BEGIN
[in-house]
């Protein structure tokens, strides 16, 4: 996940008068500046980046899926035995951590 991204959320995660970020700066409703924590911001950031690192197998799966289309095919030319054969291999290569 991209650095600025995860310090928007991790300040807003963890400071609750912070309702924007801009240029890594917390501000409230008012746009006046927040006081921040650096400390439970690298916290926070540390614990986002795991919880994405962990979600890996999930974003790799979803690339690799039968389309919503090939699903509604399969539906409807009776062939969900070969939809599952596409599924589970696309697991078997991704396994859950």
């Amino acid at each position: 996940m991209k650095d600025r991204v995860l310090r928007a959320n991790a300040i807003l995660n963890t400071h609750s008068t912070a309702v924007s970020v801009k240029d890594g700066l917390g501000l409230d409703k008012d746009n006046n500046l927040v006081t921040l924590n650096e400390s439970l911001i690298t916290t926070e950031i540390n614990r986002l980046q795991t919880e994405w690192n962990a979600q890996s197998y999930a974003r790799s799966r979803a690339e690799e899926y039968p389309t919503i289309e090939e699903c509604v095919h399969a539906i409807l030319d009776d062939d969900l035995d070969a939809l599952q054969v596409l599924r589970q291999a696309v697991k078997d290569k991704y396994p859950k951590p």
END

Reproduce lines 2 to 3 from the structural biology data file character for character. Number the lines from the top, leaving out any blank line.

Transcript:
């Protein structure tokens, strides 16, 4: 996940008068500046980046899926035995951590 991204959320995660970020700066409703924590911001950031690192197998799966289309095919030319054969291999290569 991209650095600025995860310090928007991790300040807003963890400071609750912070309702924007801009240029890594917390501000409230008012746009006046927040006081921040650096400390439970690298916290926070540390614990986002795991919880994405962990979600890996999930974003790799979803690339690799039968389309919503090939699903509604399969539906409807009776062939969900070969939809599952596409599924589970696309697991078997991704396994859950």
């Amino acid at each position: 996940m991209k650095d600025r991204v995860l310090r928007a959320n991790a300040i807003l995660n963890t400071h609750s008068t912070a309702v924007s970020v801009k240029d890594g700066l917390g501000l409230d409703k008012d746009n006046n500046l927040v006081t921040l924590n650096e400390s439970l911001i690298t916290t926070e950031i540390n614990r986002l980046q795991t919880e994405w690192n962990a979600q890996s197998y999930a974003r790799s799966r979803a690339e690799e899926y039968p389309t919503i289309e090939e699903c509604v095919h399969a539906i409807l030319d009776d062939d969900l035995d070969a939809l599952q054969v596409l599924r589970q291999a696309v697991k078997d290569k991704y396994p859950k951590p």